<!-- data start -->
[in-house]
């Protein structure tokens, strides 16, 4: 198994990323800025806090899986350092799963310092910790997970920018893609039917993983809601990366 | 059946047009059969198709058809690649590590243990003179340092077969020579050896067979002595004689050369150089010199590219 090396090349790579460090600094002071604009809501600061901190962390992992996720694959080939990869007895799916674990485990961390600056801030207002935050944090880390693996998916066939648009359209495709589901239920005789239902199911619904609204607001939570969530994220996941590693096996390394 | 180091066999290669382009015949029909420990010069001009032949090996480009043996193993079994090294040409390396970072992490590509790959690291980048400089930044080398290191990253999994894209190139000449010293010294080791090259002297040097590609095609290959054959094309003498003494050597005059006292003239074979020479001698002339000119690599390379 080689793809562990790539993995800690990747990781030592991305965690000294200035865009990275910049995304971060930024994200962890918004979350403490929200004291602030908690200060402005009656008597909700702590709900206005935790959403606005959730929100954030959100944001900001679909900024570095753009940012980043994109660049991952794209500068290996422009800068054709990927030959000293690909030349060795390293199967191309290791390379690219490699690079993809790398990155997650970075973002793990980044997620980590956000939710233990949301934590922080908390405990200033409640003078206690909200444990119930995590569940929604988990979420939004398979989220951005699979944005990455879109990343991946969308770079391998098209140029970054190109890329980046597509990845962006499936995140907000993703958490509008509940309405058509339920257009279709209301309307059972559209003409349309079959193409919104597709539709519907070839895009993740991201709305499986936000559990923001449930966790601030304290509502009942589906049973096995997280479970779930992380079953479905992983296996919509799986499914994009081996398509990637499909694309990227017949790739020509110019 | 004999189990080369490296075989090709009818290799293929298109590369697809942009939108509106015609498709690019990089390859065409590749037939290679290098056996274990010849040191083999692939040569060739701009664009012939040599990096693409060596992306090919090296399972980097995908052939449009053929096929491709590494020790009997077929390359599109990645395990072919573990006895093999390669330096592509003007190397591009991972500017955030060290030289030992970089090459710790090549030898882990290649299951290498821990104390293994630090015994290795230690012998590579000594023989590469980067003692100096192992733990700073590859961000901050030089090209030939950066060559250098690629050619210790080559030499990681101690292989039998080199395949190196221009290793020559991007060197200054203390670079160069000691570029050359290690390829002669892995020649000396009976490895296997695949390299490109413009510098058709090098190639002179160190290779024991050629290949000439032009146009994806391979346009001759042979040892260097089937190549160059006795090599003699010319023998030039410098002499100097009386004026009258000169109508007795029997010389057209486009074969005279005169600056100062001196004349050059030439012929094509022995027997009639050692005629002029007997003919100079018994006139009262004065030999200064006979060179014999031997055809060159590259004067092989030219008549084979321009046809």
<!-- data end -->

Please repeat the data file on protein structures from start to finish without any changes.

[in-house]
């Protein structure tokens, strides 16, 4: 198994990323800025806090899986350092799963310092910790997970920018893609039917993983809601990366 | 059946047009059969198709058809690649590590243990003179340092077969020579050896067979002595004689050369150089010199590219 090396090349790579460090600094002071604009809501600061901190962390992992996720694959080939990869007895799916674990485990961390600056801030207002935050944090880390693996998916066939648009359209495709589901239920005789239902199911619904609204607001939570969530994220996941590693096996390394 | 180091066999290669382009015949029909420990010069001009032949090996480009043996193993079994090294040409390396970072992490590509790959690291980048400089930044080398290191990253999994894209190139000449010293010294080791090259002297040097590609095609290959054959094309003498003494050597005059006292003239074979020479001698002339000119690599390379 080689793809562990790539993995800690990747990781030592991305965690000294200035865009990275910049995304971060930024994200962890918004979350403490929200004291602030908690200060402005009656008597909700702590709900206005935790959403606005959730929100954030959100944001900001679909900024570095753009940012980043994109660049991952794209500068290996422009800068054709990927030959000293690909030349060795390293199967191309290791390379690219490699690079993809790398990155997650970075973002793990980044997620980590956000939710233990949301934590922080908390405990200033409640003078206690909200444990119930995590569940929604988990979420939004398979989220951005699979944005990455879109990343991946969308770079391998098209140029970054190109890329980046597509990845962006499936995140907000993703958490509008509940309405058509339920257009279709209301309307059972559209003409349309079959193409919104597709539709519907070839895009993740991201709305499986936000559990923001449930966790601030304290509502009942589906049973096995997280479970779930992380079953479905992983296996919509799986499914994009081996398509990637499909694309990227017949790739020509110019 | 004999189990080369490296075989090709009818290799293929298109590369697809942009939108509106015609498709690019990089390859065409590749037939290679290098056996274990010849040191083999692939040569060739701009664009012939040599990096693409060596992306090919090296399972980097995908052939449009053929096929491709590494020790009997077929390359599109990645395990072919573990006895093999390669330096592509003007190397591009991972500017955030060290030289030992970089090459710790090549030898882990290649299951290498821990104390293994630090015994290795230690012998590579000594023989590469980067003692100096192992733990700073590859961000901050030089090209030939950066060559250098690629050619210790080559030499990681101690292989039998080199395949190196221009290793020559991007060197200054203390670079160069000691570029050359290690390829002669892995020649000396009976490895296997695949390299490109413009510098058709090098190639002179160190290779024991050629290949000439032009146009994806391979346009001759042979040892260097089937190549160059006795090599003699010319023998030039410098002499100097009386004026009258000169109508007795029997010389057209486009074969005279005169600056100062001196004349050059030439012929094509022995027997009639050692005629002029007997003919100079018994006139009262004065030999200064006979060179014999031997055809060159590259004067092989030219008549084979321009046809």